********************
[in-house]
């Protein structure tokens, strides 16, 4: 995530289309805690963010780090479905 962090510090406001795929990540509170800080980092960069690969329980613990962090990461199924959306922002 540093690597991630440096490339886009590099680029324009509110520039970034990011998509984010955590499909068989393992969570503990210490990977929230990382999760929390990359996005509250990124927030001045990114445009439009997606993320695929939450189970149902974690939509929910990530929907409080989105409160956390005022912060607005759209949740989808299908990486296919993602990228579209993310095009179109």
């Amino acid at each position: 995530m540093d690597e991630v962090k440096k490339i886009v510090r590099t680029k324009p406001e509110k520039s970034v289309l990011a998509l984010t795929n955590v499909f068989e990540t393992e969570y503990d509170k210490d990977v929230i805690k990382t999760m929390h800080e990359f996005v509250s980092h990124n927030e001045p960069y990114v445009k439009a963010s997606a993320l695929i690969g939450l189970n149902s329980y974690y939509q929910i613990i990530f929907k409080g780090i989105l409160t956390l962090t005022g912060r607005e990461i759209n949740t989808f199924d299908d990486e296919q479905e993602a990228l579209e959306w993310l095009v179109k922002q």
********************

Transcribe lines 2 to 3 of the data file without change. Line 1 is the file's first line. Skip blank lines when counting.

């Protein structure tokens, strides 16, 4: 995530289309805690963010780090479905 962090510090406001795929990540509170800080980092960069690969329980613990962090990461199924959306922002 540093690597991630440096490339886009590099680029324009509110520039970034990011998509984010955590499909068989393992969570503990210490990977929230990382999760929390990359996005509250990124927030001045990114445009439009997606993320695929939450189970149902974690939509929910990530929907409080989105409160956390005022912060607005759209949740989808299908990486296919993602990228579209993310095009179109």
């Amino acid at each position: 995530m540093d690597e991630v962090k440096k490339i886009v510090r590099t680029k324009p406001e509110k520039s970034v289309l990011a998509l984010t795929n955590v499909f068989e990540t393992e969570y503990d509170k210490d990977v929230i805690k990382t999760m929390h800080e990359f996005v509250s980092h990124n927030e001045p960069y990114v445009k439009a963010s997606a993320l695929i690969g939450l189970n149902s329980y974690y939509q929910i613990i990530f929907k409080g780090i989105l409160t956390l962090t005022g912060r607005e990461i759209n949740t989808f199924d299908d990486e296919q479905e993602a990228l579209e959306w993310l095009v179109k922002q």